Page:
EU fish quota sanctions against Faroe Islands agreed
European sanctions will be brought in against Faroese herring and mackerel imports from the end of August.
Member states voted overwhelmingly in favour of the ban, following concern over the Faroese government's decision to set its own catch limits.
The legislation will prohibit the import into the EU of both species, and allows for future escalation.
The decision was welcomed by the Scottish government and the Scottish Pelagic Fishermen's Association (SPFA).
The Faroe Islands is a self-governing nation within Denmark. But unlike Denmark, it is not in the EU.
Scottish skippers have been demanding tough action be taken.
Ian Gatt, chief executive of the SPFA, said: "We welcome this decision by EU member states and we hope it sends a clear signal to the Faroese that their actions are simply not acceptable in the 21st Century and will not be tolerated by those nations committed to sustainable harvesting.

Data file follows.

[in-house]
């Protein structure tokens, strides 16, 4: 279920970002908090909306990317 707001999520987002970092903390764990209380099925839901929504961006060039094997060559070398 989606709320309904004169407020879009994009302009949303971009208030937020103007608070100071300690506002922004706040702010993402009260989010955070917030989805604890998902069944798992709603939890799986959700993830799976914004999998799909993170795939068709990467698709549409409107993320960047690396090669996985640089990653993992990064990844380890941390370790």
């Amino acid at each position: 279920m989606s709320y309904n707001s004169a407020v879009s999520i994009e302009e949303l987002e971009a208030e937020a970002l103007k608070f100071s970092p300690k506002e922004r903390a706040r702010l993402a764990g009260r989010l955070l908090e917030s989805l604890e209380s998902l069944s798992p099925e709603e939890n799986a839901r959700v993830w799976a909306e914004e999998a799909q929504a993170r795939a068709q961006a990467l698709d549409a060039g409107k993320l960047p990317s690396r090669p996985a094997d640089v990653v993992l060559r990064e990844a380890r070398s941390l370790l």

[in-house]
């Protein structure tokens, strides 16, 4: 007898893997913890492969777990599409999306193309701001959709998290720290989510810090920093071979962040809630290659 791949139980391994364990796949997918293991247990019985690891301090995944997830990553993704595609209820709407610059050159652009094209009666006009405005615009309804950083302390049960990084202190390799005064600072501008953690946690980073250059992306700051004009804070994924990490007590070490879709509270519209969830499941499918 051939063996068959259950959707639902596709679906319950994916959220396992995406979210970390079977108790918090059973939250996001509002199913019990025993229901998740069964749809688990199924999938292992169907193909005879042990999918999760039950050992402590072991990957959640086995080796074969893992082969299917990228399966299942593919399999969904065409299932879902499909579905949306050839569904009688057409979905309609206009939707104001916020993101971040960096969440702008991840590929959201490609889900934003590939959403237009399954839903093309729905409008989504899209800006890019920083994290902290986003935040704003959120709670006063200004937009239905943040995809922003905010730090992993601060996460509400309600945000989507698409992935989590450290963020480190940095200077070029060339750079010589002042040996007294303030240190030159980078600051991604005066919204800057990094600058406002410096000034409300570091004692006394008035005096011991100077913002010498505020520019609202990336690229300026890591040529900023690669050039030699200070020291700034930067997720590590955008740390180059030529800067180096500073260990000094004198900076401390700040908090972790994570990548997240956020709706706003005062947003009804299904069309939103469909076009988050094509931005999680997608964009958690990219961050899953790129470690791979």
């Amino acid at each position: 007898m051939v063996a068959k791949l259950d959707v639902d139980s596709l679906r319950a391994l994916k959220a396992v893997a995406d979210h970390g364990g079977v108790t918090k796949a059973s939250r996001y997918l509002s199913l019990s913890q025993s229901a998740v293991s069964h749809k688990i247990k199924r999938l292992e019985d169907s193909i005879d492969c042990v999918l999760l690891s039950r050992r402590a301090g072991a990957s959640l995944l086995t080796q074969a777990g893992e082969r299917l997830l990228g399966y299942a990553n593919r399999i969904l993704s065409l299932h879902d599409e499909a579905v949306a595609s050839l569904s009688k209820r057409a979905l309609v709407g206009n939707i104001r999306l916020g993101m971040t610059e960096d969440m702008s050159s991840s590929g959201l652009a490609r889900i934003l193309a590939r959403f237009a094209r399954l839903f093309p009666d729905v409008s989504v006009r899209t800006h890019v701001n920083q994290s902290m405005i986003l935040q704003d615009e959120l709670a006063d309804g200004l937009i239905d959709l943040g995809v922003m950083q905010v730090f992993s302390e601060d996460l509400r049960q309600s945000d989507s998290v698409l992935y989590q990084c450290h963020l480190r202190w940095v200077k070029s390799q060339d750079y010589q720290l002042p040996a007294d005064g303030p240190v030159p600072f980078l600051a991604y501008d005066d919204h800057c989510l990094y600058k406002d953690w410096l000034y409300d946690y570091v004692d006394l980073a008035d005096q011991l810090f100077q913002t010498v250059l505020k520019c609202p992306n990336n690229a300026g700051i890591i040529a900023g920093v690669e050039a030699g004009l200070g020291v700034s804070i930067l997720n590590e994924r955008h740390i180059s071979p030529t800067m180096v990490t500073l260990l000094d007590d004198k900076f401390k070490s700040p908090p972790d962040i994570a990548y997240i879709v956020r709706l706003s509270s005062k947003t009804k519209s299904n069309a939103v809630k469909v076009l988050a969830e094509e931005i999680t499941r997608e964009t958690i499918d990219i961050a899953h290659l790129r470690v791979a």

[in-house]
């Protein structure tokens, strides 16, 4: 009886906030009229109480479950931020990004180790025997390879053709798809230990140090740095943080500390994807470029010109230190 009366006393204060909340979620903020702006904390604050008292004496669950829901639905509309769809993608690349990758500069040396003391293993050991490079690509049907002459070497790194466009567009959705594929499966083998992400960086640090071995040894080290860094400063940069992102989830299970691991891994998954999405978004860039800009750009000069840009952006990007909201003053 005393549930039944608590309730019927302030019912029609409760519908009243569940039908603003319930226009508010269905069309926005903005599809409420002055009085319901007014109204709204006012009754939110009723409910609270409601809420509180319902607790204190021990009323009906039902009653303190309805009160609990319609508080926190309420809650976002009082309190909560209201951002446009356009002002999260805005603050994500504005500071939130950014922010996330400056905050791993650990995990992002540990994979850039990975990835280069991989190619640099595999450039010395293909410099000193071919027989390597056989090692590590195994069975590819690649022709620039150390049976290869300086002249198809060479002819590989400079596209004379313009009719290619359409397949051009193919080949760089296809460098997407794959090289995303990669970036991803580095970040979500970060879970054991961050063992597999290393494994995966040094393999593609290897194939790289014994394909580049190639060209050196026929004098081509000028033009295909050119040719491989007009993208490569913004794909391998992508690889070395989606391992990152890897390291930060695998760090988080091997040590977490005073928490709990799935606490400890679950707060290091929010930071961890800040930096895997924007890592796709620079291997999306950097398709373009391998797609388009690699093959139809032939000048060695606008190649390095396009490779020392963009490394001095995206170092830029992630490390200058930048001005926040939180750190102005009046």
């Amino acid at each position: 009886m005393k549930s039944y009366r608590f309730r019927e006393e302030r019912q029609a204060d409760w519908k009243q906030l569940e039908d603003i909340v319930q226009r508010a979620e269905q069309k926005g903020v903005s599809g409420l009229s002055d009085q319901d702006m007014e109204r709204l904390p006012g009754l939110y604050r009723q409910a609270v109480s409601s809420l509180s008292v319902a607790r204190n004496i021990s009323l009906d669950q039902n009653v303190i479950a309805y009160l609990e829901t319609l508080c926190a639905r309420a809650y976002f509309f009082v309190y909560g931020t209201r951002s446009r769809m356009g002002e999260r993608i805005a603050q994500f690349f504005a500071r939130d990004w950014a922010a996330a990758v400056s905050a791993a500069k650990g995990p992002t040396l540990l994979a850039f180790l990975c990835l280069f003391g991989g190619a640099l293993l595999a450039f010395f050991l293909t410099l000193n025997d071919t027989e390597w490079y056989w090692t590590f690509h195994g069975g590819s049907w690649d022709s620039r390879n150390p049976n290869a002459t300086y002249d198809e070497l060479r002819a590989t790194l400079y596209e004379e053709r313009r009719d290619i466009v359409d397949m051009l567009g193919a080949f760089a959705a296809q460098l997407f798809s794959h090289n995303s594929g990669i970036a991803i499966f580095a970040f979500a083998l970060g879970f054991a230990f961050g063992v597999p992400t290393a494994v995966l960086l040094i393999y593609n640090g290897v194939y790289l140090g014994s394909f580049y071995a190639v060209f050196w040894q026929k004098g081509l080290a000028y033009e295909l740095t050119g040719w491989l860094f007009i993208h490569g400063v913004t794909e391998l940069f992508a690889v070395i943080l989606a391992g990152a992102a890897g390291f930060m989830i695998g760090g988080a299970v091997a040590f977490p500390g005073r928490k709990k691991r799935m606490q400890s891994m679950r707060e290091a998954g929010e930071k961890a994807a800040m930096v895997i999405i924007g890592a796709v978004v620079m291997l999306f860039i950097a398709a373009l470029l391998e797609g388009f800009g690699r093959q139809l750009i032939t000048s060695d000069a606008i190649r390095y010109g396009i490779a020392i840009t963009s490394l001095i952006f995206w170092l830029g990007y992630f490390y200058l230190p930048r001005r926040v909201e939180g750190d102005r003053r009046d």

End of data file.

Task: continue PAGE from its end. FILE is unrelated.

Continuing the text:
"We note that fishmeal, fish oil and salmon products are not included at this stage, but they could be imposed later if there is no movement from the Faroese in resolving this issue."
Scottish Fisheries Secretary Richard Lochhead said: "While I am pleased that action is now being taken I am disappointed that we have reached this point.
"Such action is necessary if we are to save the stock from collapse.
"I urge the Faroe Islands to halt their damaging actions and re-join us at the negotiating table. Only then will we secure a sustainable outcome for the fish stock and our fishermen."
Iceland's Minister of Fisheries and Agriculture, Sigurdur Ingi Johannsson, said: "We are disappointed to see that the EU chose to impose sanctions on the Faroe Islands for its herring and mackerel catch.
"We don't believe this is the best way to settle these types of disagreements between friendly countries.
"This move from Brussels seriously undermines the efforts of the coastal states to find a solution through diplomacy and dialogue."